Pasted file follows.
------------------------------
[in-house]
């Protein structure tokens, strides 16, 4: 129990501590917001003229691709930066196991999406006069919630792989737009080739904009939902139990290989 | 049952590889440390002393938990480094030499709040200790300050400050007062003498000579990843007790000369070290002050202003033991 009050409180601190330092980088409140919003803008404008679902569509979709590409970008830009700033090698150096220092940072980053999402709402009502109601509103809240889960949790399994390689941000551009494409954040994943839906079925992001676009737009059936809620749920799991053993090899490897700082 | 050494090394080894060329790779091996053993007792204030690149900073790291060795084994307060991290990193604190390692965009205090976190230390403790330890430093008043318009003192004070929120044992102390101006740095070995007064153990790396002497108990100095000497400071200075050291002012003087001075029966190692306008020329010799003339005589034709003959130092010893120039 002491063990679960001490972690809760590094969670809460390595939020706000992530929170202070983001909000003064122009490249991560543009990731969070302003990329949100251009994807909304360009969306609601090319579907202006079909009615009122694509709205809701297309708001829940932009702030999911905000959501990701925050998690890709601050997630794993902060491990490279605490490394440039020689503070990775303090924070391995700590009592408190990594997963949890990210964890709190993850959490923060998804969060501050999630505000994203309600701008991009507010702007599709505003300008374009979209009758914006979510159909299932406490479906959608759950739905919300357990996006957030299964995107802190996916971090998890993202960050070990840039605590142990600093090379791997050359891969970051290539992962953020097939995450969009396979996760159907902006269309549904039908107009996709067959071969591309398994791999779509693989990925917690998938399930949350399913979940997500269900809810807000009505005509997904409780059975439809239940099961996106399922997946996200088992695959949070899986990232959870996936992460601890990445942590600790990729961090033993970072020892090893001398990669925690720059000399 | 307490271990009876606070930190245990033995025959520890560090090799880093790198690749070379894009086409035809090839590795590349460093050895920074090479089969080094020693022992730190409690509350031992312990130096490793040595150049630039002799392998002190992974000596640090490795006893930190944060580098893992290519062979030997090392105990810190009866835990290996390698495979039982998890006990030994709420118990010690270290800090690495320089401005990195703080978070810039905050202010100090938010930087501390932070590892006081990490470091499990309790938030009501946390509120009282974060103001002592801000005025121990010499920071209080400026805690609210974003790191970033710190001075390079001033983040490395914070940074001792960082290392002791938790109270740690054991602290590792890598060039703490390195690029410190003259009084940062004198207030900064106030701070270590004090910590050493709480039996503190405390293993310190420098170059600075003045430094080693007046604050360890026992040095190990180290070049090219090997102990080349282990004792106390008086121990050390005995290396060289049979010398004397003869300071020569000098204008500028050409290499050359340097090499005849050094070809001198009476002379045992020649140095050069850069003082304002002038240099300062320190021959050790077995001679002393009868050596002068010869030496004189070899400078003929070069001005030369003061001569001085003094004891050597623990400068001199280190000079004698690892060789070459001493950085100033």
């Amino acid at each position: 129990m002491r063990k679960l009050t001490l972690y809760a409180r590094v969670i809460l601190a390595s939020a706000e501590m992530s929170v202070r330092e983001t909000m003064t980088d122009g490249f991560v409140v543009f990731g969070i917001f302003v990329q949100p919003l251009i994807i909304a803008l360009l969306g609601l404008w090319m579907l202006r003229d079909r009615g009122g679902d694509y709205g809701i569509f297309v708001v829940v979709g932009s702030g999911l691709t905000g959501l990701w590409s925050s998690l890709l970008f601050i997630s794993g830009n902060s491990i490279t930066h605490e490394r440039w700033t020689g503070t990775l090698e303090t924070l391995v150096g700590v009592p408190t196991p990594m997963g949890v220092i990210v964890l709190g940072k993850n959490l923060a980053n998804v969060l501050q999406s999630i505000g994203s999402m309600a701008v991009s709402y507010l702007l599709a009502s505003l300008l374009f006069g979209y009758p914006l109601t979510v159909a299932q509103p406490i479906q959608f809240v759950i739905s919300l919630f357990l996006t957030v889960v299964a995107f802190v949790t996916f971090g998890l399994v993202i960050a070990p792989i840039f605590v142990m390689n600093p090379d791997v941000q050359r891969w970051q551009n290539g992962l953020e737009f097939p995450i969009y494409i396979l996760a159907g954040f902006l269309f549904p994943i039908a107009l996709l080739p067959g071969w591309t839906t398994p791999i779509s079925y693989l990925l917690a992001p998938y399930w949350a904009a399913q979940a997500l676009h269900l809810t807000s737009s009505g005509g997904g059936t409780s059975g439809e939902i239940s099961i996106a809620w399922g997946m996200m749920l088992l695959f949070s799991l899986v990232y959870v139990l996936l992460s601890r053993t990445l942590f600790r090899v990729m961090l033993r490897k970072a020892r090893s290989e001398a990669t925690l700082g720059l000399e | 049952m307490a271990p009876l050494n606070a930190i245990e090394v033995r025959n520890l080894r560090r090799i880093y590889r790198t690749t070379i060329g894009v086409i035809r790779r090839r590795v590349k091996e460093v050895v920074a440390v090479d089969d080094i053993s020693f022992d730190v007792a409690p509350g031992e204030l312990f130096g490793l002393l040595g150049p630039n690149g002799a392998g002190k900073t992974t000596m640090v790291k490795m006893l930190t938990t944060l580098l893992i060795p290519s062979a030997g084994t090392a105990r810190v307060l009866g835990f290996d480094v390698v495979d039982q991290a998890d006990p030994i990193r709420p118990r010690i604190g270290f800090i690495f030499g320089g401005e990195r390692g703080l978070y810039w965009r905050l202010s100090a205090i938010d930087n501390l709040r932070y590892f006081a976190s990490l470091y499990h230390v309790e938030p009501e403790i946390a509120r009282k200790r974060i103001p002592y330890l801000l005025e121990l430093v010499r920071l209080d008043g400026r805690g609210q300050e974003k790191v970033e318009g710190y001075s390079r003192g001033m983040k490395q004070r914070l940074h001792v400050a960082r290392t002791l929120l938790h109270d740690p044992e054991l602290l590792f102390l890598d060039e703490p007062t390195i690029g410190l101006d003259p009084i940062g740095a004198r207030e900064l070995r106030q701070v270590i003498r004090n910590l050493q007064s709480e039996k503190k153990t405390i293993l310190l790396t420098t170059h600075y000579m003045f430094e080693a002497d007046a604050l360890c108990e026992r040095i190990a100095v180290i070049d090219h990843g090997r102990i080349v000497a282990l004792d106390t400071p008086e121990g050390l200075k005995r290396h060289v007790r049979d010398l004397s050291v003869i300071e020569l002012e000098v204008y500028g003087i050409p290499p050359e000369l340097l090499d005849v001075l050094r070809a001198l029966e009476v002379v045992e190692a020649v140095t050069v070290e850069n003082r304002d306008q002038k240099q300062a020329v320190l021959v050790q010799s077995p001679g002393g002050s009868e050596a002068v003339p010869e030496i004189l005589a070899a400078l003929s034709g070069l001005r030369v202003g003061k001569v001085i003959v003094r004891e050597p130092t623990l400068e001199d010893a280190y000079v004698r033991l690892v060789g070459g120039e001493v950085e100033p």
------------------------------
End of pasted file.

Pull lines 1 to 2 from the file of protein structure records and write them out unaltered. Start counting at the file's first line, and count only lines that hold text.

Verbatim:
[in-house]
């Protein structure tokens, strides 16, 4: 129990501590917001003229691709930066196991999406006069919630792989737009080739904009939902139990290989 | 049952590889440390002393938990480094030499709040200790300050400050007062003498000579990843007790000369070290002050202003033991 009050409180601190330092980088409140919003803008404008679902569509979709590409970008830009700033090698150096220092940072980053999402709402009502109601509103809240889960949790399994390689941000551009494409954040994943839906079925992001676009737009059936809620749920799991053993090899490897700082 | 050494090394080894060329790779091996053993007792204030690149900073790291060795084994307060991290990193604190390692965009205090976190230390403790330890430093008043318009003192004070929120044992102390101006740095070995007064153990790396002497108990100095000497400071200075050291002012003087001075029966190692306008020329010799003339005589034709003959130092010893120039 002491063990679960001490972690809760590094969670809460390595939020706000992530929170202070983001909000003064122009490249991560543009990731969070302003990329949100251009994807909304360009969306609601090319579907202006079909009615009122694509709205809701297309708001829940932009702030999911905000959501990701925050998690890709601050997630794993902060491990490279605490490394440039020689503070990775303090924070391995700590009592408190990594997963949890990210964890709190993850959490923060998804969060501050999630505000994203309600701008991009507010702007599709505003300008374009979209009758914006979510159909299932406490479906959608759950739905919300357990996006957030299964995107802190996916971090998890993202960050070990840039605590142990600093090379791997050359891969970051290539992962953020097939995450969009396979996760159907902006269309549904039908107009996709067959071969591309398994791999779509693989990925917690998938399930949350399913979940997500269900809810807000009505005509997904409780059975439809239940099961996106399922997946996200088992695959949070899986990232959870996936992460601890990445942590600790990729961090033993970072020892090893001398990669925690720059000399 | 307490271990009876606070930190245990033995025959520890560090090799880093790198690749070379894009086409035809090839590795590349460093050895920074090479089969080094020693022992730190409690509350031992312990130096490793040595150049630039002799392998002190992974000596640090490795006893930190944060580098893992290519062979030997090392105990810190009866835990290996390698495979039982998890006990030994709420118990010690270290800090690495320089401005990195703080978070810039905050202010100090938010930087501390932070590892006081990490470091499990309790938030009501946390509120009282974060103001002592801000005025121990010499920071209080400026805690609210974003790191970033710190001075390079001033983040490395914070940074001792960082290392002791938790109270740690054991602290590792890598060039703490390195690029410190003259009084940062004198207030900064106030701070270590004090910590050493709480039996503190405390293993310190420098170059600075003045430094080693007046604050360890026992040095190990180290070049090219090997102990080349282990004792106390008086121990050390005995290396060289049979010398004397003869300071020569000098204008500028050409290499050359340097090499005849050094070809001198009476002379045992020649140095050069850069003082304002002038240099300062320190021959050790077995001679002393009868050596002068010869030496004189070899400078003929070069001005030369003061001569001085003094004891050597623990400068001199280190000079004698690892060789070459001493950085100033």